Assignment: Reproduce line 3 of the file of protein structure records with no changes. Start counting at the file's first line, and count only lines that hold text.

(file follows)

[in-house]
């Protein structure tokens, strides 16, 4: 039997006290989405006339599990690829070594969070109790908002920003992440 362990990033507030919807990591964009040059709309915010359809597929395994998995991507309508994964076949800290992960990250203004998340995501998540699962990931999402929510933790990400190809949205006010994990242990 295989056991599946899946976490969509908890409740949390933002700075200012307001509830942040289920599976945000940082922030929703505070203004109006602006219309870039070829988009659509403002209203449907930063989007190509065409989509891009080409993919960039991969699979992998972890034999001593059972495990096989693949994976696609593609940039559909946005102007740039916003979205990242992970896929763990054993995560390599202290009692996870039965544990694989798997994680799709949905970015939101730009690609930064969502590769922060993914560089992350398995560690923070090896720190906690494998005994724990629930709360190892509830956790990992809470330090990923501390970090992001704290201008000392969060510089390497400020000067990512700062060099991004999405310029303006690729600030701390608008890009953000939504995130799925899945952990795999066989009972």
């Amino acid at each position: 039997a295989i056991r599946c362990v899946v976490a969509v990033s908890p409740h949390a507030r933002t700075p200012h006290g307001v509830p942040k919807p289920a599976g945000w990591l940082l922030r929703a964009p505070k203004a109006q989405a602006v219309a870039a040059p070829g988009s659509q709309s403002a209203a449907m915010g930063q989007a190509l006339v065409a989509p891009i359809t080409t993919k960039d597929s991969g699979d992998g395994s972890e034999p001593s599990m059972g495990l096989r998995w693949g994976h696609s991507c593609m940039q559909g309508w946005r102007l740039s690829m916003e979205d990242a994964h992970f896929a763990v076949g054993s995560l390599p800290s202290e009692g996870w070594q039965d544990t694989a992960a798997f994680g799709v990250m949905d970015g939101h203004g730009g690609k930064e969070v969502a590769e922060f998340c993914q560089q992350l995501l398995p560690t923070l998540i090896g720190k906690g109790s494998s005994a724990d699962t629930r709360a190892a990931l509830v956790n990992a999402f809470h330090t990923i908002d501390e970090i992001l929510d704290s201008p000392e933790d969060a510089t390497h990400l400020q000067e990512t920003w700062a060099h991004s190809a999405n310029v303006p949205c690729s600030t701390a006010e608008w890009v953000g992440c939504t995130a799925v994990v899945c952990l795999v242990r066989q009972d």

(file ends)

């Amino acid at each position: 039997a295989i056991r599946c362990v899946v976490a969509v990033s908890p409740h949390a507030r933002t700075p200012h006290g307001v509830p942040k919807p289920a599976g945000w990591l940082l922030r929703a964009p505070k203004a109006q989405a602006v219309a870039a040059p070829g988009s659509q709309s403002a209203a449907m915010g930063q989007a190509l006339v065409a989509p891009i359809t080409t993919k960039d597929s991969g699979d992998g395994s972890e034999p001593s599990m059972g495990l096989r998995w693949g994976h696609s991507c593609m940039q559909g309508w946005r102007l740039s690829m916003e979205d990242a994964h992970f896929a763990v076949g054993s995560l390599p800290s202290e009692g996870w070594q039965d544990t694989a992960a798997f994680g799709v990250m949905d970015g939101h203004g730009g690609k930064e969070v969502a590769e922060f998340c993914q560089q992350l995501l398995p560690t923070l998540i090896g720190k906690g109790s494998s005994a724990d699962t629930r709360a190892a990931l509830v956790n990992a999402f809470h330090t990923i908002d501390e970090i992001l929510d704290s201008p000392e933790d969060a510089t390497h990400l400020q000067e990512t920003w700062a060099h991004s190809a999405n310029v303006p949205c690729s600030t701390a006010e608008w890009v953000g992440c939504t995130a799925v994990v899945c952990l795999v242990r066989q009972d």